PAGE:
To bring this attention back to the esoteric, occult nature of Humanistic Psychology/Psychiatry today, it is of the utmost importance to discuss the contemporary to the aforementioned psychiatrists, a doctor by the name of Stansislav Grof. Taken from his website, www.stanislavgrof.com:
“Stan Grof, M.D., Ph.D. is a psychiatrist with more than fifty years of experience researching the healing and transformative potential of non-ordinary states of consciousness. His groundbreaking theories influenced the integration of western science with his brilliant mapping of the transpersonal dimension.”
He refers to these “non-ordinary states of consciousness” as “holotropic states,” “holo” meaning “whole,” and “tropic” meaning “to further.” The bulk of Grof’s psychiatric research has been conducted with LSD-25 under the traditional scientific setting of psychotherapy directed toward an analysis of the Self through calculated regressions of thought-complexes that have accumulated through neuronal-archetypal synthesis of data in the continuous present moment. Seldom has the realm of psychiatry and western science ever been able to synthesize so wholly with ancient therapeutic shamanism as Grof has. By dosing patients with this carefully administered psychedelic drug, Grof induces people into what would be traditionally considered a shamanic, hypnotic trance, by combinations of mind hypnosis and analytical psychology, strong hints of logotherapy, and direct confirmations of the spiritual, collective unconscious and its symbolic archetypes.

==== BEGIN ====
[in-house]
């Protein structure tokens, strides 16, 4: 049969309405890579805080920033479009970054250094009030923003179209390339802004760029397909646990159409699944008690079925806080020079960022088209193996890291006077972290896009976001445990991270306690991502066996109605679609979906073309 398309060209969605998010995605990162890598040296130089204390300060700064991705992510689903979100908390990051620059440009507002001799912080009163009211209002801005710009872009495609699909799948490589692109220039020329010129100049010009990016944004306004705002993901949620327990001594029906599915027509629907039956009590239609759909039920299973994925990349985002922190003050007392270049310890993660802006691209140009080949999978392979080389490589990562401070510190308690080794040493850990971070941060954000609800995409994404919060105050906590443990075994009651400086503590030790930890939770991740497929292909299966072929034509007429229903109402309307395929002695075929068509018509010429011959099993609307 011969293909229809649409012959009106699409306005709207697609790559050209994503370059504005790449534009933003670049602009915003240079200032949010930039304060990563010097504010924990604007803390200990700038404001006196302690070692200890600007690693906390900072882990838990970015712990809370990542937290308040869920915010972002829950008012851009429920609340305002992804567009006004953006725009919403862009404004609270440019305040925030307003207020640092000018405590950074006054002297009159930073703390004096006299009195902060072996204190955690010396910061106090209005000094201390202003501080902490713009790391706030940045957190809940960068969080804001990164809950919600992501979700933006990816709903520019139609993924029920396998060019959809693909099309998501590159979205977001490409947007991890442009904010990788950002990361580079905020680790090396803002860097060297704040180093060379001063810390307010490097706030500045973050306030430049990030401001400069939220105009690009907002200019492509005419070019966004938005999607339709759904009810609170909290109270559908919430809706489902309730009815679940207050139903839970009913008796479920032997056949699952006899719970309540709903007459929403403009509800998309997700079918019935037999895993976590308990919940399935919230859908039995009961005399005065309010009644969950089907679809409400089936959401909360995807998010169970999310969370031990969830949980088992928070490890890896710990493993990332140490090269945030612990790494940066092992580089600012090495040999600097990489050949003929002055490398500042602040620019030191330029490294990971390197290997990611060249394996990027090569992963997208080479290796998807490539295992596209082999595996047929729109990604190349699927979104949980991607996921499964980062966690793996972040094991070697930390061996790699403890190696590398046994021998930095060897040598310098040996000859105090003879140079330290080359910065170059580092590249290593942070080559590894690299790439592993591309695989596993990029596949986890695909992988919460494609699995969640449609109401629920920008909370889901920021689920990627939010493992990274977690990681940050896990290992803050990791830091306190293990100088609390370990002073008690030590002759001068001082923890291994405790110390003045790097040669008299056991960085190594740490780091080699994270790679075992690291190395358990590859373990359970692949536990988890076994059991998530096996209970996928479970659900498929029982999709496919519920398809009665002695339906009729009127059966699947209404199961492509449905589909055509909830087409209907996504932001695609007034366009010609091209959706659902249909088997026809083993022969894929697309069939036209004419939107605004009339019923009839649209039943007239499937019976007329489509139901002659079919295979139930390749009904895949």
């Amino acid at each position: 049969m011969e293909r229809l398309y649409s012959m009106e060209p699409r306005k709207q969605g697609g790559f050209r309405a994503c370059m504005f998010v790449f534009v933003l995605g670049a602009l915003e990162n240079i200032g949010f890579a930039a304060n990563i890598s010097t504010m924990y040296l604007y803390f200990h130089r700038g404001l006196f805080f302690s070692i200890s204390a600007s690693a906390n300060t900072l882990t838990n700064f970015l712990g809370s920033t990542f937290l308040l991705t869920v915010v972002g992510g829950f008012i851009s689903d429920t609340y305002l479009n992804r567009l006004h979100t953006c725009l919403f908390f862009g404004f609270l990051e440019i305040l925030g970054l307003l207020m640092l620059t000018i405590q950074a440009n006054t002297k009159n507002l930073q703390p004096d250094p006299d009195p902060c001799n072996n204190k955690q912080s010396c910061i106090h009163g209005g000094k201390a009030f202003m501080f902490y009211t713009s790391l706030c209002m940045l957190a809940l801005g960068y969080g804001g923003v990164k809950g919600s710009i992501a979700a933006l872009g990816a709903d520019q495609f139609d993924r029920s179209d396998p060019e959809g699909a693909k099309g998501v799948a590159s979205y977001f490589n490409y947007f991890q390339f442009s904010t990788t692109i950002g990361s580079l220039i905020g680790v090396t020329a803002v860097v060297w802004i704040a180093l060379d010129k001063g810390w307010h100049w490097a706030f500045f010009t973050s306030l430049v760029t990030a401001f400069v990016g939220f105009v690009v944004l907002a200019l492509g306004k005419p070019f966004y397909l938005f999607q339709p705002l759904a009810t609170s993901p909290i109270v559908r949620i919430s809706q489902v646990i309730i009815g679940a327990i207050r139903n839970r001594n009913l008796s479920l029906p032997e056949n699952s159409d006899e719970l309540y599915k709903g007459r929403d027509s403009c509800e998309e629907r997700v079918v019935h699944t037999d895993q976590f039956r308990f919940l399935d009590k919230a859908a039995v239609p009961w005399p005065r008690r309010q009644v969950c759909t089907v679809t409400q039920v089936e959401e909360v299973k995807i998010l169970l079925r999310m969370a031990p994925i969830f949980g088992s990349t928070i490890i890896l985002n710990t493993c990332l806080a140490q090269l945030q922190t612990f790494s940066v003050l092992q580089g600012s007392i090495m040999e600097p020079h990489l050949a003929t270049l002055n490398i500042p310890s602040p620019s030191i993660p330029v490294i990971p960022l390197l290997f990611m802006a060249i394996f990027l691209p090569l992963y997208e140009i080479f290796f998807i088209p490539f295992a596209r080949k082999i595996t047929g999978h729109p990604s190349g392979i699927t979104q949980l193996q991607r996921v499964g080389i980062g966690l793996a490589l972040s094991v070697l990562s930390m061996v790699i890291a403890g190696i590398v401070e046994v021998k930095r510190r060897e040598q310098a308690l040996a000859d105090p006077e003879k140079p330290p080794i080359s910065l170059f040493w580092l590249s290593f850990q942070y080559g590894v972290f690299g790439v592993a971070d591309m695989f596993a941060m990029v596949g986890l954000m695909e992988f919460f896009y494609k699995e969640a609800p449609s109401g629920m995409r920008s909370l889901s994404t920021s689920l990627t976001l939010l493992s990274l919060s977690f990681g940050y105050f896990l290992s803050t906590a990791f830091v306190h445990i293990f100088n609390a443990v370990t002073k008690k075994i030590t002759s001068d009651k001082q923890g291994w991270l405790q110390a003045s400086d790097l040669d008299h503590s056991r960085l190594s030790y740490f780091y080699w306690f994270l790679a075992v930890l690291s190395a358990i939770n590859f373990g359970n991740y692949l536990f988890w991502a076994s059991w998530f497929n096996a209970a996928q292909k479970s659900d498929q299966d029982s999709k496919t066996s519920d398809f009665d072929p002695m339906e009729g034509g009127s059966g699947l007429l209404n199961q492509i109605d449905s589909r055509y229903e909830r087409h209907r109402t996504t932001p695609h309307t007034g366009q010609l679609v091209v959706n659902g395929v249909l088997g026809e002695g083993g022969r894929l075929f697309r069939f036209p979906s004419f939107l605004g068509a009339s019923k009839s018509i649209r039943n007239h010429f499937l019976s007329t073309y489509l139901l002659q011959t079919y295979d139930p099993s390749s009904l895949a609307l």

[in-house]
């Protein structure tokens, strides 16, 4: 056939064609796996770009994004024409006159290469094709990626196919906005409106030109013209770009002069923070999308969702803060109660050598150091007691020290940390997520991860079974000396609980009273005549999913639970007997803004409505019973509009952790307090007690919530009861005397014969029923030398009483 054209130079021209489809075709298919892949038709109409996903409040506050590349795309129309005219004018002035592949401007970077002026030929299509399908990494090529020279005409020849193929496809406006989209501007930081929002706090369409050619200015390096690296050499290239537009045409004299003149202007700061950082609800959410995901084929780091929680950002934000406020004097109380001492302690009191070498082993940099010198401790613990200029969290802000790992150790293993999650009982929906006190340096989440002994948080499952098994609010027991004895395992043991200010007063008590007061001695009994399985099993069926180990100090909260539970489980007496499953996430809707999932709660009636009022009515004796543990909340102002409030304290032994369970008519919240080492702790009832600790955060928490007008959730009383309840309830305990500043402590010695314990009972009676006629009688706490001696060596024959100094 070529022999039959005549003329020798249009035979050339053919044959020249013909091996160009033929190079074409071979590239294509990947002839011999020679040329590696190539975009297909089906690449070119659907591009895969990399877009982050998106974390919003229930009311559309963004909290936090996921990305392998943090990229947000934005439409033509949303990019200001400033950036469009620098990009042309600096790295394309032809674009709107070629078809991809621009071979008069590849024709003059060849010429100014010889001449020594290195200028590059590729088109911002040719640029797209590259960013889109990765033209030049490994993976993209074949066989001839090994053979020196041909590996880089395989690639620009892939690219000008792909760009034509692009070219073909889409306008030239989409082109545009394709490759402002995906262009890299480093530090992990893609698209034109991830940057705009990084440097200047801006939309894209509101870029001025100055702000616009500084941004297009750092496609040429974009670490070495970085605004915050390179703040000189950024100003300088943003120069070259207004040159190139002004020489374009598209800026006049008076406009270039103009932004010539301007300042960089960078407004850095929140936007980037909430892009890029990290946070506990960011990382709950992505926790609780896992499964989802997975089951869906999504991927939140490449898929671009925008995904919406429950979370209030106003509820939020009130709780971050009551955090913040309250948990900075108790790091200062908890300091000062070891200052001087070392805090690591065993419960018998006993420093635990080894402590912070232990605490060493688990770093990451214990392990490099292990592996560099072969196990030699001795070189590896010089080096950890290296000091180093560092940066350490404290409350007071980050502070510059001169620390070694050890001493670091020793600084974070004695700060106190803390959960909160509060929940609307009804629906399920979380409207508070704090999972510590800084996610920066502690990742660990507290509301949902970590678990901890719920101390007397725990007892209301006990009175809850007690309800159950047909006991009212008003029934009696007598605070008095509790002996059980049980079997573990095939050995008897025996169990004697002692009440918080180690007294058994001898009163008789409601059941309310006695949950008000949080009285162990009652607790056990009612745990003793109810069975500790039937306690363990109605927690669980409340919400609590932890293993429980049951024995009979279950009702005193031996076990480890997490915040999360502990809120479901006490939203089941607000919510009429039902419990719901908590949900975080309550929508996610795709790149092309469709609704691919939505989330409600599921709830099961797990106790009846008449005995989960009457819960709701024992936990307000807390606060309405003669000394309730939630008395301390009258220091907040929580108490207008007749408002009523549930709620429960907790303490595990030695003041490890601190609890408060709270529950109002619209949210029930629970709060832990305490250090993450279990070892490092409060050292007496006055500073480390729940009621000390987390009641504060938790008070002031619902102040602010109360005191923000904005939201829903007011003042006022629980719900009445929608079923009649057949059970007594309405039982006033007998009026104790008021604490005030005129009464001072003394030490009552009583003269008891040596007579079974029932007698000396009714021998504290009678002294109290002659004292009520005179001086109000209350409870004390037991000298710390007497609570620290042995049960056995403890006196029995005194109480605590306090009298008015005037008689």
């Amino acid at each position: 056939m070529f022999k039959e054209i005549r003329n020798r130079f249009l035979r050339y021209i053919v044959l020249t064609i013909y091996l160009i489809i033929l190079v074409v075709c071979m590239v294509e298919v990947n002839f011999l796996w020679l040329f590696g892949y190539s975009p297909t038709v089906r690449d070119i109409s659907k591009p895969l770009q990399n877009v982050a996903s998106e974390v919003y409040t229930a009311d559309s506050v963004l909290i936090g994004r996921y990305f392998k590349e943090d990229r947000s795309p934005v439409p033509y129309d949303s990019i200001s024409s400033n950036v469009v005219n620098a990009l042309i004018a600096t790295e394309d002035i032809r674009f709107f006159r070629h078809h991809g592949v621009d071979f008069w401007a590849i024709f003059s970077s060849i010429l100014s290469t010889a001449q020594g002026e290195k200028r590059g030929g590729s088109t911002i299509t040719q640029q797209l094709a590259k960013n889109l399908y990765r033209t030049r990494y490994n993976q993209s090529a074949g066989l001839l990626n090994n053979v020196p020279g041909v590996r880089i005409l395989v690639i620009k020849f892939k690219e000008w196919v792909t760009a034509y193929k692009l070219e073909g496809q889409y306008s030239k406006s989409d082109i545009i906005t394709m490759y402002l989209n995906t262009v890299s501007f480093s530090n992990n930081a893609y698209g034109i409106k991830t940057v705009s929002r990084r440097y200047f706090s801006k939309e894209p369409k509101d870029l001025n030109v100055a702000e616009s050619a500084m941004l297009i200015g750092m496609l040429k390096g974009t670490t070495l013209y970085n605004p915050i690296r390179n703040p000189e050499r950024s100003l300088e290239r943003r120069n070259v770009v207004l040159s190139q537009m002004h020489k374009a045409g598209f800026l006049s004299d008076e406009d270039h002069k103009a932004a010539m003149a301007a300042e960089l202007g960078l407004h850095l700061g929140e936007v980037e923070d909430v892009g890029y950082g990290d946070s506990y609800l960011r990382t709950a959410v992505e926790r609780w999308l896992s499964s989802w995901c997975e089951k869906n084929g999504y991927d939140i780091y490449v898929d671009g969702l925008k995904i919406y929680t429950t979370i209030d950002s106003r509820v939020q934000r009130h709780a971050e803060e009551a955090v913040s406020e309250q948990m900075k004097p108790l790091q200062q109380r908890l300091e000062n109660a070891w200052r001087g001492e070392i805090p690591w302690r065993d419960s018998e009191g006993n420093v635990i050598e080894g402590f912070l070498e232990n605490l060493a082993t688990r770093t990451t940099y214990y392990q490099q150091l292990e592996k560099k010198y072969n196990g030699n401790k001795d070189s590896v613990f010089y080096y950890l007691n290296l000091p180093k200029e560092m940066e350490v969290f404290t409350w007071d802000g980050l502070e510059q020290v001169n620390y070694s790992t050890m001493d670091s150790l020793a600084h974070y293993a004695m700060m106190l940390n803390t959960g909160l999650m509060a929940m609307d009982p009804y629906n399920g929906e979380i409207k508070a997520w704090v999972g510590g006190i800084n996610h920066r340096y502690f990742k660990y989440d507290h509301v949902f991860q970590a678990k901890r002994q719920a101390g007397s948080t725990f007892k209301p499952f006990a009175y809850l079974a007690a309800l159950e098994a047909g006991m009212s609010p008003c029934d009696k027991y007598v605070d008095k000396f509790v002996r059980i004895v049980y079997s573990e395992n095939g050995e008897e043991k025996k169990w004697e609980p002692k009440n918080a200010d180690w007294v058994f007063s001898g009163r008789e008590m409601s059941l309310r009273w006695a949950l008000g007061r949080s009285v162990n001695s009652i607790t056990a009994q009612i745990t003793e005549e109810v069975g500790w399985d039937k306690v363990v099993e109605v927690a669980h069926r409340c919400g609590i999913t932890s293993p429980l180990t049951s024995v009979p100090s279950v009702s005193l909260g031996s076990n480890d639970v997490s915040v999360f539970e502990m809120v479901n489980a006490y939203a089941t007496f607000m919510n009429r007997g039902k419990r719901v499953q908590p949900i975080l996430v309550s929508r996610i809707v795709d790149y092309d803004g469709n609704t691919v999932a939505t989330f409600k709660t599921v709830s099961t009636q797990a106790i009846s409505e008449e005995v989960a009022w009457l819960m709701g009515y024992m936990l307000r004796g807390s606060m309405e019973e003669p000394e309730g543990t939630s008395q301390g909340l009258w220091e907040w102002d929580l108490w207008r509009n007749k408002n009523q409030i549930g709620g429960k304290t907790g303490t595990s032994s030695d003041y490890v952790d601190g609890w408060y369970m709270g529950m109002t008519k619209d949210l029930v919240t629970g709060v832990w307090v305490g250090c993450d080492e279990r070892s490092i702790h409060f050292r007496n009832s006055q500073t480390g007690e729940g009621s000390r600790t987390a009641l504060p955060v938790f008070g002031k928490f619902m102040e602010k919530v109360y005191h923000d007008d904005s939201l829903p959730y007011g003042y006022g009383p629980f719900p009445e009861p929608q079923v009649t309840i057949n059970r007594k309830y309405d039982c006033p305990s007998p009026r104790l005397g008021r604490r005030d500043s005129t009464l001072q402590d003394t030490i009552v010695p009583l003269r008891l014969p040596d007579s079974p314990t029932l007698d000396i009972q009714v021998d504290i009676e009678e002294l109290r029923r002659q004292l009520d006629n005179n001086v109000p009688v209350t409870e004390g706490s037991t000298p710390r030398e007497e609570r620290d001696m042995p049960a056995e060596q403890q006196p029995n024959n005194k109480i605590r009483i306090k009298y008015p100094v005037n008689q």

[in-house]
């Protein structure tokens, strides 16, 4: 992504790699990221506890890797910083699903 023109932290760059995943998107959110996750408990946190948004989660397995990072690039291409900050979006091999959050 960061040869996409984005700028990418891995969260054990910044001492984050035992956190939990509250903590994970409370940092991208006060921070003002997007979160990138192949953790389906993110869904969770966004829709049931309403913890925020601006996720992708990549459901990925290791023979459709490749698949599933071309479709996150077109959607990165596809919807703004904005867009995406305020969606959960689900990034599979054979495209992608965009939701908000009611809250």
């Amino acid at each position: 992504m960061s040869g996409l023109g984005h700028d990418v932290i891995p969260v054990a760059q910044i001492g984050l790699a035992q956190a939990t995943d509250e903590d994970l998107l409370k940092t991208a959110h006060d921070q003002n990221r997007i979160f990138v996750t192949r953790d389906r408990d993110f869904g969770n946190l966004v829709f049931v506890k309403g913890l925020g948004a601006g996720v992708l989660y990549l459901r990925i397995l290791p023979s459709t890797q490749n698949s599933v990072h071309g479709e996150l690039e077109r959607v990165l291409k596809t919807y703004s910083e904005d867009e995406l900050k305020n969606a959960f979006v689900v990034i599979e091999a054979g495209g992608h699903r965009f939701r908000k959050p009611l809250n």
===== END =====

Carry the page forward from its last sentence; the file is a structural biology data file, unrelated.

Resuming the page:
Grof has termed these phenomena of thought-complexes, as “COEX systems.” Abbreviated from “Condensed Experience,” these systems remain the single most accurate representation of the aforementioned dichotomy of neurological stimuli. Simply referred to as negative and positive COEX systems, they are seen as a codex; a map through the archetypal assimilation of data that accumulates a human being’s cognitive experience. Listed below are the “holotropic states,” which serve as a series of possible context that all COEX system are produced from. They serve as the context for the symbolism that archetypal neurological patterns represent as well, and fit snugly within the context of Jungian Collective Consciousness and archetypal symbolism.
First Basic Perinatal Matrix: BPM I — Primal Union of Selfhood and Universe/ Amniotic Union of Mother and Child
Second Perinatal Matrix: BPM II — Cosmic Engulfment/ No Exit/ Onset of Mother’s Birthing Labor
Third Perinatal Matrix: BPM III — The Death-Rebirth Struggle/ Karmic Interplay/ Dynamic states of Labor in Action)
Fourth Perinatal Matrix: BPM IV — The Death-Rebirth Experience/ Transition/ Separation from the Mother